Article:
Can You Go Home Again? I Tried.

chorus-lineOne of my favorite musicals is “A Chorus Line,” the 1970’s show in which a handful of dancers auditioning for a Broadway show tell the stories of their lives. Diana, one of the lead characters, sings about her high school class in “method” acting,” trying to “be a sports car or an ice cream cone.” Through it all, she feels nothing, the same lack of emotion that she feels years later upon hearing that the acting teacher has died. But instead of learning to act, she has learned to dance.

Last Tuesday Barb and I were invited to dinner at the home of lovely neighbors we said goodbye to two and a half years ago when we left the old ‘hood on the way to our new house. It was a rainy, gloomy evening as I drove along the very familiar roads approaching the old subdivision. I took my old shortcuts and bypassed the busier intersections.

I made the turn past the entrance sculpture (one of Barb’s pet projects,) and some updated mailboxes, and drove down the foggy road towards our friend’s home. We made one detour to take in a bit of new construction (I always knew those driveways would be a problem) before reaching our neighbors, directly across the street from the house we had lived in for more than 25 years.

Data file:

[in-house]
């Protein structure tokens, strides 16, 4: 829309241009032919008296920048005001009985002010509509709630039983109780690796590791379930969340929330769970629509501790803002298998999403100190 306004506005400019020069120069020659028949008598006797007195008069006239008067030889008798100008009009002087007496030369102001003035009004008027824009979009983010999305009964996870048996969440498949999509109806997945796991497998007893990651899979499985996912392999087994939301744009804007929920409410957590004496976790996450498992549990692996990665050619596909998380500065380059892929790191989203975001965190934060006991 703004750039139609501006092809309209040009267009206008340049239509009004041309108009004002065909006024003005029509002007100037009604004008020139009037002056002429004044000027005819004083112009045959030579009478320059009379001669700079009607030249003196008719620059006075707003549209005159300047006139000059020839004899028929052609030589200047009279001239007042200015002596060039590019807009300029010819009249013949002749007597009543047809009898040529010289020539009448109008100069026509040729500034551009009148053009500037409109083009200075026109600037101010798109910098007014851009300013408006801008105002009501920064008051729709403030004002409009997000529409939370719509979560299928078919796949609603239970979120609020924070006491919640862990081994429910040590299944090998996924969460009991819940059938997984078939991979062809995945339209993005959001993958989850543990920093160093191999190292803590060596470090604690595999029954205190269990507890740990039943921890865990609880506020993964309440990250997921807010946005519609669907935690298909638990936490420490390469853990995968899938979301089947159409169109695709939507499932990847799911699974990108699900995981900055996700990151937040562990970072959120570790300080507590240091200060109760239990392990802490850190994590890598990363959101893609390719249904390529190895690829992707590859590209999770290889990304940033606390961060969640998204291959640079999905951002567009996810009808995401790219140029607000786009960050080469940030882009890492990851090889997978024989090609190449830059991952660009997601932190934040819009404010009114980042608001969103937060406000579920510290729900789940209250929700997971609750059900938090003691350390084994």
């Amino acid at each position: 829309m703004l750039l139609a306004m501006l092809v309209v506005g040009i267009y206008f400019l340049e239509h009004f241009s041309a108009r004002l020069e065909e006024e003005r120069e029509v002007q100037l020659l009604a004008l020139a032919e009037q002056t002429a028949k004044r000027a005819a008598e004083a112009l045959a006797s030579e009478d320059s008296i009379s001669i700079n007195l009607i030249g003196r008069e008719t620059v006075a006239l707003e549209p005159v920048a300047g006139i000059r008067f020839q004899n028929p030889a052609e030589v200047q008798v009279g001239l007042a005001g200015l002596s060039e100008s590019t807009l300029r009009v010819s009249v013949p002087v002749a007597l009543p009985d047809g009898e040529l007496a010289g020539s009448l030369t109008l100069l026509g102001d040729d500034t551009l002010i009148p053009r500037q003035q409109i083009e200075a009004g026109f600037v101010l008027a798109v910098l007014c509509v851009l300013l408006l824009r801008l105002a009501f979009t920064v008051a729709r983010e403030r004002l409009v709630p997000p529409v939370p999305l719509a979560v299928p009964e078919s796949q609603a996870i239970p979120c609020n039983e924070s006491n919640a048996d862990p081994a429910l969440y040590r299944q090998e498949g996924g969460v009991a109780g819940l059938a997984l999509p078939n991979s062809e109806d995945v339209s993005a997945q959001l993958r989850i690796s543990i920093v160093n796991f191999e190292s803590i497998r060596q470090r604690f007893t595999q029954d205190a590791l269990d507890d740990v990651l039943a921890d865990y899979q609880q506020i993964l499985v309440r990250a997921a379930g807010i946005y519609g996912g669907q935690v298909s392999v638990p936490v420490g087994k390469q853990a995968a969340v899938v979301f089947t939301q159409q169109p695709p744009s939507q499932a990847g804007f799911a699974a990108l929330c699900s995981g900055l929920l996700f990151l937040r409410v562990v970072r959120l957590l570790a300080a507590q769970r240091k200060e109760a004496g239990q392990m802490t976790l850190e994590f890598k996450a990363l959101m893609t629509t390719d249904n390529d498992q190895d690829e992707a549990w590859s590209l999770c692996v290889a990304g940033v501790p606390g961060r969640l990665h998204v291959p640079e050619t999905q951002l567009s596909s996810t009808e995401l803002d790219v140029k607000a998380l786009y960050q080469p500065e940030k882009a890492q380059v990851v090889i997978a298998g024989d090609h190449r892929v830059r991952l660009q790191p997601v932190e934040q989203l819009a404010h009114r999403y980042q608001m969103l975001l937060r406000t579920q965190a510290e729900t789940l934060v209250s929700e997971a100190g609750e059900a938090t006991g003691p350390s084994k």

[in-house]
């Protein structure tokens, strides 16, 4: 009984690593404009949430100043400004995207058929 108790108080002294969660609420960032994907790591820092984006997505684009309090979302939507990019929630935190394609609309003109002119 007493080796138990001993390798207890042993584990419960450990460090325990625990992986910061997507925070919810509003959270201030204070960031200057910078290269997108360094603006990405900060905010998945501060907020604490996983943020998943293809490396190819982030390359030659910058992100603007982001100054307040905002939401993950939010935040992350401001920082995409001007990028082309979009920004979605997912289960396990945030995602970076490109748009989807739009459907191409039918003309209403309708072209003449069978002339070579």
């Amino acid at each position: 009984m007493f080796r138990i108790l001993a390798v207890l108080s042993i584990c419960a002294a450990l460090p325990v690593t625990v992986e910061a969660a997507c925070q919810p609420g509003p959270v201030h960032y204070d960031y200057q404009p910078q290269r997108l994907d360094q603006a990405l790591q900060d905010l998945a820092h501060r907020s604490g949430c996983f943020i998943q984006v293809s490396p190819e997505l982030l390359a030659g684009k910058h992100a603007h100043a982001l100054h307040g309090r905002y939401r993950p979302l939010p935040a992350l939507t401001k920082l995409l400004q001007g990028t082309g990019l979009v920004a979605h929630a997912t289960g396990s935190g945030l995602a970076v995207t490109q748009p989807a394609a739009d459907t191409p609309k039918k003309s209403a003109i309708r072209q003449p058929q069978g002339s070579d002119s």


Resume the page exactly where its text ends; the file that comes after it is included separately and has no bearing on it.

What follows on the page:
We had a delightful few hours. Tasty appetizers, a home-grilled dinner despite the weather, plump ripe strawberries at dessert. We talked about medicine and retirement, we bemoaned the state of politics, and we batted around the many theories about who the Night King was and who would ultimately claim the Iron Throne.

Towards the end of the evening, the discussion turned to our old house. The house in which we had raised our kids, the place they had left for college, the home where we had many parties of celebration and sat shivas of grief.

I could hear in her voice that Barb still pines for that house. She misses the gorgeous marble kitchen island countertop, the annuals she planted each year, and the electric fence that kept our pets safe. She misses the neighborhood and the neighbors. She misses all those years of healthy living without the aches and pains that have come with age. Without a doubt, that is the home that will always be in her soul.

And what do I feel?  Yes, I remember every minute of living there, the ever-lasting good times and the minuscule bad ones. And yet…perhaps I am cold-hearted or have bottled up my emotions but when it came to that house I now feel nothing. It was a wonderful time, but just like Diana in “A Chorus Line,” I am dancing on.
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